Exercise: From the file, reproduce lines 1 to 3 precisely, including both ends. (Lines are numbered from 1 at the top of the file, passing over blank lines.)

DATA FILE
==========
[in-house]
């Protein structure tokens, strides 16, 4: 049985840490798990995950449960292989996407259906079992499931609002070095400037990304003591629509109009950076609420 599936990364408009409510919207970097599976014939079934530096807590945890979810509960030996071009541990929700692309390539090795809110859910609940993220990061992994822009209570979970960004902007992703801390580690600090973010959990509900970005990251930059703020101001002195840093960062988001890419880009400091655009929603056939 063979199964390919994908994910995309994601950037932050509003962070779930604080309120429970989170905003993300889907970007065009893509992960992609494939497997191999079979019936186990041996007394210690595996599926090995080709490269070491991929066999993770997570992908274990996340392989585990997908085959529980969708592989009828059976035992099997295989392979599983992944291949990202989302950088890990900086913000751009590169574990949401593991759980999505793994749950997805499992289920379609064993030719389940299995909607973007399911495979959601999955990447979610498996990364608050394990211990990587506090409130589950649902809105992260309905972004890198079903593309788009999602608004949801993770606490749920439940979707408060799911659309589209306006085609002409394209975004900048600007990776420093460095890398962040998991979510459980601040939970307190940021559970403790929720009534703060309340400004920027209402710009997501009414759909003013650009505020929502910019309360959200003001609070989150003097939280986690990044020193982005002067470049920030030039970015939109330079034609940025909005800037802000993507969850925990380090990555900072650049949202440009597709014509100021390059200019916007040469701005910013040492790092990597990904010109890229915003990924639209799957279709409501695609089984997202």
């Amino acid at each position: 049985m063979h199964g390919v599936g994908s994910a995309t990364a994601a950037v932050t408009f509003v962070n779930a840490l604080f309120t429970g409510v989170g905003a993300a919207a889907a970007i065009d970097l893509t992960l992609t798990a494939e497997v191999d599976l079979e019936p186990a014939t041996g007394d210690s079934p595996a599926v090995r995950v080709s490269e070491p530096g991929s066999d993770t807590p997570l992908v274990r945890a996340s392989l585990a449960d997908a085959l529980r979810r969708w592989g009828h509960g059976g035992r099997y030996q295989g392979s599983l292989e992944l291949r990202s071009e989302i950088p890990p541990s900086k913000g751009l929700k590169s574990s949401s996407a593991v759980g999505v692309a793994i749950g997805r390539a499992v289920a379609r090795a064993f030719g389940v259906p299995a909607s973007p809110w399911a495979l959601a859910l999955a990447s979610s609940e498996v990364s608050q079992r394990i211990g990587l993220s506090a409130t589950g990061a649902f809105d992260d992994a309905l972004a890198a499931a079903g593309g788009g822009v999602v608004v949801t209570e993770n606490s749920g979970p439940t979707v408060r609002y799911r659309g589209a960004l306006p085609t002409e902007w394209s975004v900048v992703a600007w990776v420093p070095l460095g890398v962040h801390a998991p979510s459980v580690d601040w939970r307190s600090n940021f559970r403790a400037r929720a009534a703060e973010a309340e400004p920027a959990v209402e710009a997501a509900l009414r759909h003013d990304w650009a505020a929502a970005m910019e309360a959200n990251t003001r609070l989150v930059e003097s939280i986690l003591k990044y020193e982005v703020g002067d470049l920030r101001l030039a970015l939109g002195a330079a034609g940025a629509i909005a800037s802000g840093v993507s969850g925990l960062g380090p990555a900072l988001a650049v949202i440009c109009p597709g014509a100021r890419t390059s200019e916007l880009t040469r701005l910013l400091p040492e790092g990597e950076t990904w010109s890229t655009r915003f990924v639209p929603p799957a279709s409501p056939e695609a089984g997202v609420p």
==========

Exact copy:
[in-house]
């Protein structure tokens, strides 16, 4: 049985840490798990995950449960292989996407259906079992499931609002070095400037990304003591629509109009950076609420 599936990364408009409510919207970097599976014939079934530096807590945890979810509960030996071009541990929700692309390539090795809110859910609940993220990061992994822009209570979970960004902007992703801390580690600090973010959990509900970005990251930059703020101001002195840093960062988001890419880009400091655009929603056939 063979199964390919994908994910995309994601950037932050509003962070779930604080309120429970989170905003993300889907970007065009893509992960992609494939497997191999079979019936186990041996007394210690595996599926090995080709490269070491991929066999993770997570992908274990996340392989585990997908085959529980969708592989009828059976035992099997295989392979599983992944291949990202989302950088890990900086913000751009590169574990949401593991759980999505793994749950997805499992289920379609064993030719389940299995909607973007399911495979959601999955990447979610498996990364608050394990211990990587506090409130589950649902809105992260309905972004890198079903593309788009999602608004949801993770606490749920439940979707408060799911659309589209306006085609002409394209975004900048600007990776420093460095890398962040998991979510459980601040939970307190940021559970403790929720009534703060309340400004920027209402710009997501009414759909003013650009505020929502910019309360959200003001609070989150003097939280986690990044020193982005002067470049920030030039970015939109330079034609940025909005800037802000993507969850925990380090990555900072650049949202440009597709014509100021390059200019916007040469701005910013040492790092990597990904010109890229915003990924639209799957279709409501695609089984997202």
């Amino acid at each position: 049985m063979h199964g390919v599936g994908s994910a995309t990364a994601a950037v932050t408009f509003v962070n779930a840490l604080f309120t429970g409510v989170g905003a993300a919207a889907a970007i065009d970097l893509t992960l992609t798990a494939e497997v191999d599976l079979e019936p186990a014939t041996g007394d210690s079934p595996a599926v090995r995950v080709s490269e070491p530096g991929s066999d993770t807590p997570l992908v274990r945890a996340s392989l585990a449960d997908a085959l529980r979810r969708w592989g009828h509960g059976g035992r099997y030996q295989g392979s599983l292989e992944l291949r990202s071009e989302i950088p890990p541990s900086k913000g751009l929700k590169s574990s949401s996407a593991v759980g999505v692309a793994i749950g997805r390539a499992v289920a379609r090795a064993f030719g389940v259906p299995a909607s973007p809110w399911a495979l959601a859910l999955a990447s979610s609940e498996v990364s608050q079992r394990i211990g990587l993220s506090a409130t589950g990061a649902f809105d992260d992994a309905l972004a890198a499931a079903g593309g788009g822009v999602v608004v949801t209570e993770n606490s749920g979970p439940t979707v408060r609002y799911r659309g589209a960004l306006p085609t002409e902007w394209s975004v900048v992703a600007w990776v420093p070095l460095g890398v962040h801390a998991p979510s459980v580690d601040w939970r307190s600090n940021f559970r403790a400037r929720a009534a703060e973010a309340e400004p920027a959990v209402e710009a997501a509900l009414r759909h003013d990304w650009a505020a929502a970005m910019e309360a959200n990251t003001r609070l989150v930059e003097s939280i986690l003591k990044y020193e982005v703020g002067d470049l920030r101001l030039a970015l939109g002195a330079a034609g940025a629509i909005a800037s802000g840093v993507s969850g925990l960062g380090p990555a900072l988001a650049v949202i440009c109009p597709g014509a100021r890419t390059s200019e916007l880009t040469r701005l910013l400091p040492e790092g990597e950076t990904w010109s890229t655009r915003f990924v639209p929603p799957a279709s409501p056939e695609a089984g997202v609420p």